The “Check If It Is a Straight Line” problem on Leetcode is a compelling problem that involves applying basic geometric concepts in a programming context. Specifically, it tests your ability to work with coordinates, lines, and slopes in a two-dimensional space. While the problem may sound straightforward, its real challenge lies in ensuring that your solution is not just correct but also efficient. In this detailed article, we’ll delve into the problem statement, explore various solution approaches, examine their time and space complexities, and look at Python code implementations.

## Problem Statement

### Description

You are given an array `coordinates`

, `coordinates[i] = [x, y]`

, where `[x, y]`

represents the coordinate of a point. Check if these points make a straight line in the XY plane.

### Constraints

`2 <= coordinates.length <= 1000`

`coordinates[i].length == 2`

`-10^4 <= coordinates[i][0], coordinates[i][1] <= 10^4`

`coordinates`

contains no duplicate point.

## Understanding the Problem

The problem requires you to determine whether a given set of points lies on a straight line. In geometry, points lie on a straight line if the slope between any two points is the same. The formula for calculating the slope between two points (x1,y1) and (x2,y2) is:

Your task is to implement this in code and check if all points have the same slope, implying they lie on a straight line.

## Approaches

### Approach 1: Calculating Slope for All Points

The most intuitive approach is to calculate the slope between each pair of points and ensure they are all the same.

#### Algorithm

- Take the first two points and calculate the slope.
- Loop through the remaining points, calculating the slope between the current and the first point.
- Compare the calculated slope with the initial slope. If any slope differs, return
`False`

. - If the loop completes successfully, return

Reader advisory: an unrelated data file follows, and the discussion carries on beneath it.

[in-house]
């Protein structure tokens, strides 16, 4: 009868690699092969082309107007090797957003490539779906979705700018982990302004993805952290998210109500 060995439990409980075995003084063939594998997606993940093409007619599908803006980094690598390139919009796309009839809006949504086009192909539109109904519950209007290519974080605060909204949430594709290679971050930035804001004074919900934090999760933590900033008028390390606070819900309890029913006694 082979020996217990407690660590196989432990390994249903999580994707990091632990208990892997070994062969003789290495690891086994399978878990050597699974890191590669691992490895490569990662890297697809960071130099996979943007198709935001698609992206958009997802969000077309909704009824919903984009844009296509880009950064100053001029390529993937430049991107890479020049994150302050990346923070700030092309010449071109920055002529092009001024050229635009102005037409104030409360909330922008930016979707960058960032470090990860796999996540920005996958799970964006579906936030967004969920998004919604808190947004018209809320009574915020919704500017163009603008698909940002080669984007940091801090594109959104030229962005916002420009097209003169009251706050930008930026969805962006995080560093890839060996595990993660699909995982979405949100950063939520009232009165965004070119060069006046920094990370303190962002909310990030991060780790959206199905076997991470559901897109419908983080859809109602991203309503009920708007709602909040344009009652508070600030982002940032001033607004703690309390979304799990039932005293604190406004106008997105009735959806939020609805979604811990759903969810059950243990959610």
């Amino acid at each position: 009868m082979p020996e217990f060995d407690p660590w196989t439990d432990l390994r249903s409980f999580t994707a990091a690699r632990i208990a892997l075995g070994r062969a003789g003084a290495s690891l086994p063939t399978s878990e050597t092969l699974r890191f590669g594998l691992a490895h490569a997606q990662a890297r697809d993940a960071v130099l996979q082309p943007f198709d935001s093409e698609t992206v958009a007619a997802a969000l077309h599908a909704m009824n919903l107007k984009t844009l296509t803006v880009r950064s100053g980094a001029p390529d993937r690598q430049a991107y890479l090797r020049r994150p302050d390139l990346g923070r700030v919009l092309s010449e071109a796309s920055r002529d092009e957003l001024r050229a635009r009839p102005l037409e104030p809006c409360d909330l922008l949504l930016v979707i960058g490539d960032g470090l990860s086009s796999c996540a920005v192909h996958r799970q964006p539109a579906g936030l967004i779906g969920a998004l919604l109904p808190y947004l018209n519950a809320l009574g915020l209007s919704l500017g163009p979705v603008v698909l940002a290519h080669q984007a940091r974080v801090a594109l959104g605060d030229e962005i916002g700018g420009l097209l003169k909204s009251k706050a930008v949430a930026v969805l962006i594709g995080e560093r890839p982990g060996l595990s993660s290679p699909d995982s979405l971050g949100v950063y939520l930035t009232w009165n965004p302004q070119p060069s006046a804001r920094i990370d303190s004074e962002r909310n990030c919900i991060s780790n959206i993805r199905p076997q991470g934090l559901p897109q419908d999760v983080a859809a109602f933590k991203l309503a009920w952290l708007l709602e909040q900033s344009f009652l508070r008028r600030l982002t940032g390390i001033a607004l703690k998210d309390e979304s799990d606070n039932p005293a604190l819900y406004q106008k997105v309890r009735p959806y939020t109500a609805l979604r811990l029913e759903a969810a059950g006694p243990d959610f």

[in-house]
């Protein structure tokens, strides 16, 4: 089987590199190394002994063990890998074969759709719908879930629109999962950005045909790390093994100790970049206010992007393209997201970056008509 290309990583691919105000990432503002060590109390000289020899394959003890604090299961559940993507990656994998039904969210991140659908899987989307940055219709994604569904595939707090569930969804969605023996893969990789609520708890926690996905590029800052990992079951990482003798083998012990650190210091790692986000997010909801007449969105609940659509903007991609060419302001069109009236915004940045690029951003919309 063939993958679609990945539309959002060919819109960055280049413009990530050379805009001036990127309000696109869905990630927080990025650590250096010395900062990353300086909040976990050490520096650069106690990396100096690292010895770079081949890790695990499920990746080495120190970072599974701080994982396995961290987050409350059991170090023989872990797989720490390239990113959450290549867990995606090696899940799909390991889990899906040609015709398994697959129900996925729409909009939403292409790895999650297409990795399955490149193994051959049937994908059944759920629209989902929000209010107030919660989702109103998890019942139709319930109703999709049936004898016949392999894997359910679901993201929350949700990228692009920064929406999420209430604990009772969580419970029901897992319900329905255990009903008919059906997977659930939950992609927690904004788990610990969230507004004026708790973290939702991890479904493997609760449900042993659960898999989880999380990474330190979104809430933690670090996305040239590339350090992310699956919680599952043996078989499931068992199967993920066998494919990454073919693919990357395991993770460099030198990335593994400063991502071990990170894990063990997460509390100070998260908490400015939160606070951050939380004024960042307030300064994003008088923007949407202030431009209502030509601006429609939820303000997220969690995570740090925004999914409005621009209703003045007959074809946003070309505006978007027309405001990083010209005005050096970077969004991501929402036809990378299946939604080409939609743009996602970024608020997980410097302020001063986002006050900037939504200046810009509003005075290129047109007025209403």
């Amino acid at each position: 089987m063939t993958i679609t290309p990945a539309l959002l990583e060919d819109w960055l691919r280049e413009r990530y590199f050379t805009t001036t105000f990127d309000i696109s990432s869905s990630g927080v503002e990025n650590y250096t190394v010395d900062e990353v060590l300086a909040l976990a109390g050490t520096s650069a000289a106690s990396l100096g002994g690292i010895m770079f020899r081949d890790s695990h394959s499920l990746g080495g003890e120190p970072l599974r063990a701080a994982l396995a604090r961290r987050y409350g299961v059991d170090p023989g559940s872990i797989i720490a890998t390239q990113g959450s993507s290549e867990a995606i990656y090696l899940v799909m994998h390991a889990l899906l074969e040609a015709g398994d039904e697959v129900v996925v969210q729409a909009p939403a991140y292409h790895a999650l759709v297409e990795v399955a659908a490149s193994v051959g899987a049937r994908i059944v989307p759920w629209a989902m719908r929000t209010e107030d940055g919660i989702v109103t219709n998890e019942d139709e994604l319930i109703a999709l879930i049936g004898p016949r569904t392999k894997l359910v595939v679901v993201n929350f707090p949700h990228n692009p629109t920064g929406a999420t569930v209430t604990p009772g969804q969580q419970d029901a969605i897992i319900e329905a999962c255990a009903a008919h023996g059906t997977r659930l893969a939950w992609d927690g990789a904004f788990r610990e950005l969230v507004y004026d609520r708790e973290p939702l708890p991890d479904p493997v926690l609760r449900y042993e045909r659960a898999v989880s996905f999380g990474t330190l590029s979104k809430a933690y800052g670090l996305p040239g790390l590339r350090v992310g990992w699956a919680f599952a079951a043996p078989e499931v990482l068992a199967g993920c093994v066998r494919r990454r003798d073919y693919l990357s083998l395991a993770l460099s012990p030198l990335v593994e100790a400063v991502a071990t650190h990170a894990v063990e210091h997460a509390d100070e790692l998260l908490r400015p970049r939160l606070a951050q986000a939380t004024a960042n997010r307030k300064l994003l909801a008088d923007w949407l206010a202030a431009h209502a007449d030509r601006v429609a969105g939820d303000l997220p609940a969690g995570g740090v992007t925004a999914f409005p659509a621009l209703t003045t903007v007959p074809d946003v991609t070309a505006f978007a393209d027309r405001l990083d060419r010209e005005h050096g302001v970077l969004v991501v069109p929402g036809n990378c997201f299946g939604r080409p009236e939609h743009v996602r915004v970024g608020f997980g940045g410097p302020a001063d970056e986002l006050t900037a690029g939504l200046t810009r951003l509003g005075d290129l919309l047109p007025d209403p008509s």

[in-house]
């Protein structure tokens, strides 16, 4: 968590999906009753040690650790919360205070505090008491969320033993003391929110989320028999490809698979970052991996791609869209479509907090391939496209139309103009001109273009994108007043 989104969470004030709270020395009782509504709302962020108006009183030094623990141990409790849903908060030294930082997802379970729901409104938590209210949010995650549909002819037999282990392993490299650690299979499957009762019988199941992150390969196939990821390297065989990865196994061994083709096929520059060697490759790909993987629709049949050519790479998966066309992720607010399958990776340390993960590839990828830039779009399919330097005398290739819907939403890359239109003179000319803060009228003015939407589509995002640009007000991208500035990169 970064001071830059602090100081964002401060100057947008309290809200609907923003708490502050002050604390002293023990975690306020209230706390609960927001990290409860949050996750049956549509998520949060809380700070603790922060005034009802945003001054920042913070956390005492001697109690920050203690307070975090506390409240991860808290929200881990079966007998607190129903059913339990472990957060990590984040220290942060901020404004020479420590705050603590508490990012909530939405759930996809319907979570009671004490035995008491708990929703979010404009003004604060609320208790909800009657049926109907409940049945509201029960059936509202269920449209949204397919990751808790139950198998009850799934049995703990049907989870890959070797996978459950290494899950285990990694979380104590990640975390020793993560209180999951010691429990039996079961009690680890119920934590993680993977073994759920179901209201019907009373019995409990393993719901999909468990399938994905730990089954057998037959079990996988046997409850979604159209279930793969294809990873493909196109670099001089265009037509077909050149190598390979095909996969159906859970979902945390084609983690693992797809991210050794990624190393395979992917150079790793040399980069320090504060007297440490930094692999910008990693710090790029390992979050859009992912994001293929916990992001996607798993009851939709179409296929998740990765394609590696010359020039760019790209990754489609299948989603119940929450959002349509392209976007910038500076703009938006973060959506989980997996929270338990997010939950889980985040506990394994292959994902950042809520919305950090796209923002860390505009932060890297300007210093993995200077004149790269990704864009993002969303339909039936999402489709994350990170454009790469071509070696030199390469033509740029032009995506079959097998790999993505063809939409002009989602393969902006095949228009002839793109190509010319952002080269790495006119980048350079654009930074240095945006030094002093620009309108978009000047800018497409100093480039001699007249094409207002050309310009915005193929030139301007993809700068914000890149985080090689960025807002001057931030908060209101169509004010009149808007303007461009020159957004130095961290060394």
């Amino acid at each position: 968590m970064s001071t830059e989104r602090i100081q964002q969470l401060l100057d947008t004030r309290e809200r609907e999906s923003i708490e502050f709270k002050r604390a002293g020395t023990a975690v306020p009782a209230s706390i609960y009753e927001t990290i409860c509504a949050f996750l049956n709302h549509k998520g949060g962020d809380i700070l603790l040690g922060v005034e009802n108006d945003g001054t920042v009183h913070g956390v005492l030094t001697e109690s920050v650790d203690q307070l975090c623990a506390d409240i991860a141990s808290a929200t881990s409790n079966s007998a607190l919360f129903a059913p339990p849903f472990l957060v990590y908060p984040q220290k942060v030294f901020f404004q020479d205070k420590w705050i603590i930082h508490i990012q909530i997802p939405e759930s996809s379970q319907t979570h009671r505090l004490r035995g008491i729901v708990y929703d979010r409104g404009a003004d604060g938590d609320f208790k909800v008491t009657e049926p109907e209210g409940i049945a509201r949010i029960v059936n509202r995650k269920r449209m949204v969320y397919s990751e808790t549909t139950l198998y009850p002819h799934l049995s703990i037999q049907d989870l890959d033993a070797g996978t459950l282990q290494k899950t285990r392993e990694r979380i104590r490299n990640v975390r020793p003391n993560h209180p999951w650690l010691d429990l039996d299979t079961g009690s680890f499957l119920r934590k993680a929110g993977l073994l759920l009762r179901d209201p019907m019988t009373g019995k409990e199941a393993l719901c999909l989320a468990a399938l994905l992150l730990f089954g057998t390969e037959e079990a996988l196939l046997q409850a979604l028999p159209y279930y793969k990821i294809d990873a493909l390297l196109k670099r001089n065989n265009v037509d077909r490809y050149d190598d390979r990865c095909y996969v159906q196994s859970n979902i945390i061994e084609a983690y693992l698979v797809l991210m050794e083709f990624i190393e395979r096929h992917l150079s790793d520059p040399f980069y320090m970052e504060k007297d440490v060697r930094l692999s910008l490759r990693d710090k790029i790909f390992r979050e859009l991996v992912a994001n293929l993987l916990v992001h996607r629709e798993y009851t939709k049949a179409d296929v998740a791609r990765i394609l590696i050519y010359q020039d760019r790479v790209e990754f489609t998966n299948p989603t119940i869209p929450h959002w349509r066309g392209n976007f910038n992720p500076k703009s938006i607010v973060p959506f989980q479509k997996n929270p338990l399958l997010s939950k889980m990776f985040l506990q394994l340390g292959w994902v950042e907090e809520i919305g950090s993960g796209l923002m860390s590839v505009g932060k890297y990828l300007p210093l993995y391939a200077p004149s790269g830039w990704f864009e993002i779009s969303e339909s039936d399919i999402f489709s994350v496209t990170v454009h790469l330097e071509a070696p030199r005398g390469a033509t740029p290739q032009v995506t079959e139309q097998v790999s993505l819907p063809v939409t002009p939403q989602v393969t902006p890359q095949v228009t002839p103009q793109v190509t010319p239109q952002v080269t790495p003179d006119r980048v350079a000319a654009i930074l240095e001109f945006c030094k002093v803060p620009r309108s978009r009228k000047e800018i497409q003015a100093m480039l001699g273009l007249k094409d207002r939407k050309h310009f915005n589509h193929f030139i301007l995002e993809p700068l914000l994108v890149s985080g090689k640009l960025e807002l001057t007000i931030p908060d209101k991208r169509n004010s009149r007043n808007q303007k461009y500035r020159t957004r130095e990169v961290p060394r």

`True`

.

#### Python Code Implementation

```
def check_straight_line(coordinates):
(x1, y1), (x2, y2) = coordinates[:2]
initial_slope = (y2 - y1) / (x2 - x1) if x2 != x1 else None
for i in range(2, len(coordinates)):
x, y = coordinates[i]
slope = (y - y1) / (x - x1) if x != x1 else None
if slope != initial_slope:
return False
return True
# Test the function
print(check_straight_line([[1, 2], [2, 3], [3, 4]])) # Output should be True
print(check_straight_line([[1, 1], [3, 2], [5, 3], [7, 4]])) # Output should be True
print(check_straight_line([[1, 1], [3, 2], [5, 3], [7, 5]])) # Output should be False
```

#### Time Complexity

This approach has a time complexity of O(n), where n is the number of coordinates.

#### Space Complexity

The space complexity is O(1) as we use constant space apart from the input array.

### Approach 2: Optimized Slope Calculation

We can optimize the slope calculation by avoiding division, which also helps us to prevent any floating-point errors. To check whether the slopes between three points (x1,y1), (x2,y2), and (x3,y3) are equal, we can use the following equation:

#### Algorithm

- Calculate (y2−y1)×(x3−x1) and (y3−y1)×(x2−x1).
- Compare these values for all points.

#### Python Code Implementation

```
def check_straight_line(coordinates):
(x1, y1), (x2, y2) = coordinates[:2]
for i in range(2, len(coordinates)):
x, y = coordinates[i]
if (y2 - y1) * (x - x1) != (y - y1) * (x2 - x1):
return False
return True
# Test the function
print(check_straight_line([[1, 2], [2, 3], [3, 4]])) # Output should be True
print(check_straight_line([[1, 1], [3, 2], [5, 3], [7, 4]])) # Output should be True
print(check_straight_line([[1, 1], [3, 2], [5, 3], [7, 5]])) # Output should be False
```

#### Time Complexity

This approach also has a time complexity of O(n).

#### Space Complexity

The space complexity remains O(1).

## Conclusion

The “Check If It Is a Straight Line” problem serves as an excellent entry point for combining geometric concepts with programming logic. We explored two different approaches: the first straightforwardly calculates slopes, while the second optimizes this process by avoiding division. Both methods have the same time complexity O(n) and constant space complexity O(1), but the second method offers the advantage of avoiding floating-point arithmetic, thus being more reliable for this particular problem.